Welcome to Sunday, 24 May. It’s a nice, rain-cooled morning here – I hope it’s nice where you are as well. My habit is to start Sundays with a faith-based post, so I hope all readers find it useful.
One of the passages in the story of Christ’s crucifixion that has always interested me is Peter’s denial of Jesus. All four gospels tell the story, albeit with some minor differences, but the basic elements are the same. Peter remains outside the area in the Temple where Jesus would be interrogated, sitting by a fire. He is accused three times of being one of Jesus’ followers, and he flatly denies it each time. Then he hears a rooster, and Jesus’ prediction that he would do what he just did was complete.
My interest is not in the “whoa, Jesus knew that would happen” way. I can absolutely understand why Peter did what he did. According to the accounts, he and John were the only two disciples to go with Jesus to the high priest (John is only mentioned in his gospel, and not by name). Then, Peter is left alone among a throng of people that were out for Jesus’ blood. It would have been like a member of a criminal gang sitting outside the courthouse – most everyone there saw Jesus as a blasphemer and wanted Him dead.
Peter was an uneducated, poor fisherman that would have been easy prey for the Sanhedrin had they reason to pounce. So why didn’t they? Why not judge and execute all the disciples? Peter must have felt an incredible amount of dissonance in his mind. He knew he was guilty of following the “blasphemer” but for some reason the Jewish authorities were letting him off. He had even attacked a guard, and no one seemed to care. It must have confused Peter as to why he was not being arrested as well, but he was getting away with it. Jesus was going to die, and Peter was going to walk.
He sat alone in the middle of a throng of people. He warmed himself by a fire and surely wondered how he had gotten to this point. He’d followed Jesus passionately, but maybe he had never really been convinced of what Jesus was saying. Maybe there was a part of him that still thought Jesus was a political, earthly revolutionary that would teach those Romans a lesson.
All we can do is wonder about that, but what we do know is that when you are alone, social pressure can be overwhelming. When humans find themselves surrounded by other humans who all have the same opinion and the same voice, it is very difficult to oppose them when we are alone. I think Jesus knew that His arrest would scatter His disciples, eleven men who were strong together, but not yet ready to be alone. He knew Peter would feel a strong temptation to just let all of this play out, stay under the radar, and hope that no one would remember all those times that he stood by Jesus’ side. You see, it was easy to tell Jesus that He was wrong about the rooster when he was among friends, to dismiss Jesus’ prediction as folly. But when we’re alone…all that changes.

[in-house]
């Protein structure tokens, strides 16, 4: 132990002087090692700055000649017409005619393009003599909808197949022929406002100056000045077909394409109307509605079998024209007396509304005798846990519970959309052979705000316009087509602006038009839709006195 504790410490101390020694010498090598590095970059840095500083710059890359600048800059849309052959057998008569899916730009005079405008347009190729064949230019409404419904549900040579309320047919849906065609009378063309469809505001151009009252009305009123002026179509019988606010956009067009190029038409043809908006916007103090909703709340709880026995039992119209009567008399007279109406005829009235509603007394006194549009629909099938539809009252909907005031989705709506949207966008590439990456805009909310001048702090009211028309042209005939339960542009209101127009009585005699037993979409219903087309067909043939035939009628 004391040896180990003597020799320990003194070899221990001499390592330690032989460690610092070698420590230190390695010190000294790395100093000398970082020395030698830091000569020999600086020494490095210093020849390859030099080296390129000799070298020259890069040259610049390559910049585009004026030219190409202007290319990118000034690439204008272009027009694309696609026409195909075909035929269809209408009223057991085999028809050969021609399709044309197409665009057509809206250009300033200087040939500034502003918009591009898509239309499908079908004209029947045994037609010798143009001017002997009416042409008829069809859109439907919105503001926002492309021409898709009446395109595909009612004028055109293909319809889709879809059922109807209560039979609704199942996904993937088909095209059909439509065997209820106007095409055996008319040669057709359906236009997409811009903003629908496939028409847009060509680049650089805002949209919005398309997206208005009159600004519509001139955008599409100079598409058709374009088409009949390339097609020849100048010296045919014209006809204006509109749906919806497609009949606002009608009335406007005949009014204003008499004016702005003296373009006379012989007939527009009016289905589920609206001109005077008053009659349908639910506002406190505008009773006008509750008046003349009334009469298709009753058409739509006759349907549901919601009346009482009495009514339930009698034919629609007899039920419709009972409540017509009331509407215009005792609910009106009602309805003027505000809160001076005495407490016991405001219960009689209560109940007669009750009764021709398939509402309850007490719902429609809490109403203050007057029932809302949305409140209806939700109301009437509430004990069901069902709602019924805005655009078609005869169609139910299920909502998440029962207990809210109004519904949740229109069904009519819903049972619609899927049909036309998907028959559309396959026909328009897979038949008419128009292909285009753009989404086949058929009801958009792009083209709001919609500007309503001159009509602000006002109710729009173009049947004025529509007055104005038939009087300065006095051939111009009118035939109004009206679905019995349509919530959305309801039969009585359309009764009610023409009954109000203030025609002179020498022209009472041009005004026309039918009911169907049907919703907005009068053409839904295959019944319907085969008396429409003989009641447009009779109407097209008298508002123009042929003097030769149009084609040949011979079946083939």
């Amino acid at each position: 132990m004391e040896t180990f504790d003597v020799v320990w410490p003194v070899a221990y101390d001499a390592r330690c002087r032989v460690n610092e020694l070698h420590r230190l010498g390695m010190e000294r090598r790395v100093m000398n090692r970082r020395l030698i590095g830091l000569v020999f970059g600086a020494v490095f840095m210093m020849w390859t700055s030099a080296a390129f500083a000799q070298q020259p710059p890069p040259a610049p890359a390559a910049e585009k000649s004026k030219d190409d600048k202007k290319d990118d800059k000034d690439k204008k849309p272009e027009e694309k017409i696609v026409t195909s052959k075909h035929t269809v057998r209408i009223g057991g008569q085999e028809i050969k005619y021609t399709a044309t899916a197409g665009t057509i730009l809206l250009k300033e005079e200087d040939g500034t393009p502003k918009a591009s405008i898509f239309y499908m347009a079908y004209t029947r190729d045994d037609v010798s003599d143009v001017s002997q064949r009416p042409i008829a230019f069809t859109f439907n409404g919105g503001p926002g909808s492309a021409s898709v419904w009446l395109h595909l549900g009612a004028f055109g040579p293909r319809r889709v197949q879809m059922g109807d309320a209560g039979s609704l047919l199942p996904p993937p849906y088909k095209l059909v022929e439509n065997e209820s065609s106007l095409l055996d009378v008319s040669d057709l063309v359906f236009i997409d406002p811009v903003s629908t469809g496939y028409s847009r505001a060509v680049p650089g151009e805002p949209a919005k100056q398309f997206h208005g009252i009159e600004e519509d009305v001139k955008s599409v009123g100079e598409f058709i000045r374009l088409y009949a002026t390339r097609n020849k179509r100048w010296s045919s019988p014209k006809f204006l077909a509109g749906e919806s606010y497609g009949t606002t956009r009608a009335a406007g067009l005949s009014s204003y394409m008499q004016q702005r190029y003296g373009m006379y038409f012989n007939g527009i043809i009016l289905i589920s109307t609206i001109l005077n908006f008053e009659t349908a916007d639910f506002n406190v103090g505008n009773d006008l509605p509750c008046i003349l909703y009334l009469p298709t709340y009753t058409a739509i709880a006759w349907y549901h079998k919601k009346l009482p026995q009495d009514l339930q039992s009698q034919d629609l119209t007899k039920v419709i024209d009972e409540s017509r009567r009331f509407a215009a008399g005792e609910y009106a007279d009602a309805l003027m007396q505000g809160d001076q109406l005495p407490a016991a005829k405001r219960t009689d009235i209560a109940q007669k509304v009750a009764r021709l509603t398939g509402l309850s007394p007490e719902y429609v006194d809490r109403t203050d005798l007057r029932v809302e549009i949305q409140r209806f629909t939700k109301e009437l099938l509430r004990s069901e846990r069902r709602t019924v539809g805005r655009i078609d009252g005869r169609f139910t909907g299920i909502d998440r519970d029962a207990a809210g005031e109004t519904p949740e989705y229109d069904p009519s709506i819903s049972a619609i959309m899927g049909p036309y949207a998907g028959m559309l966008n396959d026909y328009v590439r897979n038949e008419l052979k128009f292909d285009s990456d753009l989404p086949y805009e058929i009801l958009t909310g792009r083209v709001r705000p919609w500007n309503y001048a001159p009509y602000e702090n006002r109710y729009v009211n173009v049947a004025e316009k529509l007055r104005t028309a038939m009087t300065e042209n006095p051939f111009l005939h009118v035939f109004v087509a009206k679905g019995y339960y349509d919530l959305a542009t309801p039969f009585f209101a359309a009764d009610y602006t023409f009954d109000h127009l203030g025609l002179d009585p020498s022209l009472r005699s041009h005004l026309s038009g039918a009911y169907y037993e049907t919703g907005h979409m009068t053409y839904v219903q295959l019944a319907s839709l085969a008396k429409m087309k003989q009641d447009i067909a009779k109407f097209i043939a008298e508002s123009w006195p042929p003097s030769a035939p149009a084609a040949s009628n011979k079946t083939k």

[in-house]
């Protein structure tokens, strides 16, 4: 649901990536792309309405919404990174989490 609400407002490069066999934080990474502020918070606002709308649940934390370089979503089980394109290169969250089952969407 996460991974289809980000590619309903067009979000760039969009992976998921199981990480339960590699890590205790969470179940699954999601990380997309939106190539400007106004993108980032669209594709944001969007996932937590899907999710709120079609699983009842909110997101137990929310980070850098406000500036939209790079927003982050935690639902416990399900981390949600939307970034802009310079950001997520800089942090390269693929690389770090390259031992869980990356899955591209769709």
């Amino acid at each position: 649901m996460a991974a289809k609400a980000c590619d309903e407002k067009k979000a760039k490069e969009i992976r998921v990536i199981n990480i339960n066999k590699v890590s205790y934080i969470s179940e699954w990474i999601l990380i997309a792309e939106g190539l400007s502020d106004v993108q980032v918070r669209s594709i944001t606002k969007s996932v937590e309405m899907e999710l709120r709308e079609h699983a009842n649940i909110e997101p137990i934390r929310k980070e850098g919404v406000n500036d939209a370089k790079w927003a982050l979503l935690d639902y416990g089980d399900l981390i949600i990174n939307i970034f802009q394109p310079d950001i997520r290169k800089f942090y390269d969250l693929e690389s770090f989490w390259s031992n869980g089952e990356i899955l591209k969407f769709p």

I honestly believe that Peter did “forget” about the rooster, as the story says, but based on the story in Mark (likely Peter’s own words), I think he always had an inkling. The first accusation brings a response of “I don’t know what you are talking about.” Note that this is an indirect denial, a way he could avoid suspicion without specifically mentioning Jesus. Then he left the courtyard – an important point and a sign that he was trying to escape the social pressure of the moment. The second denial doesn’t have a quote, but finally the third brings a stark and clear denial, directly denying Jesus on penalty of a curse.
Peter had broken under the weight of the pressure. He had chosen safety in the moment over the strength of his conviction.
I believe he wept because he realized that he had been lying to himself this whole time about what he really believed about Jesus.
Jesus told us many times that standing with Him would bring pain. It would bring revulsion from the world. It would bring doubt and sorrow. It would mean feeling alone in a throng of those who were content to sacrifice the truth of the faith for their own immediate comfort here on earth. Every day, we sit in that courtyard are asked to compromise what we believe. And just like Peter, every day, we hear the rooster crow. But God’s grace is greater than those failures – Peter learned that firsthand in John 21 when Jesus gave him the responsibility for proclaiming the Gospel after He would be gone. Let that sink in – Jesus handed the shepherd’s staff over to the man that couldn’t even stand up to a servant girl in the Temple. So I know that He will have grace for me when I fail.
I hope that you will find God’s grace in your life every day and refuse to live in the shadow of your past, like Peter chose to do. Have a blessed Sunday.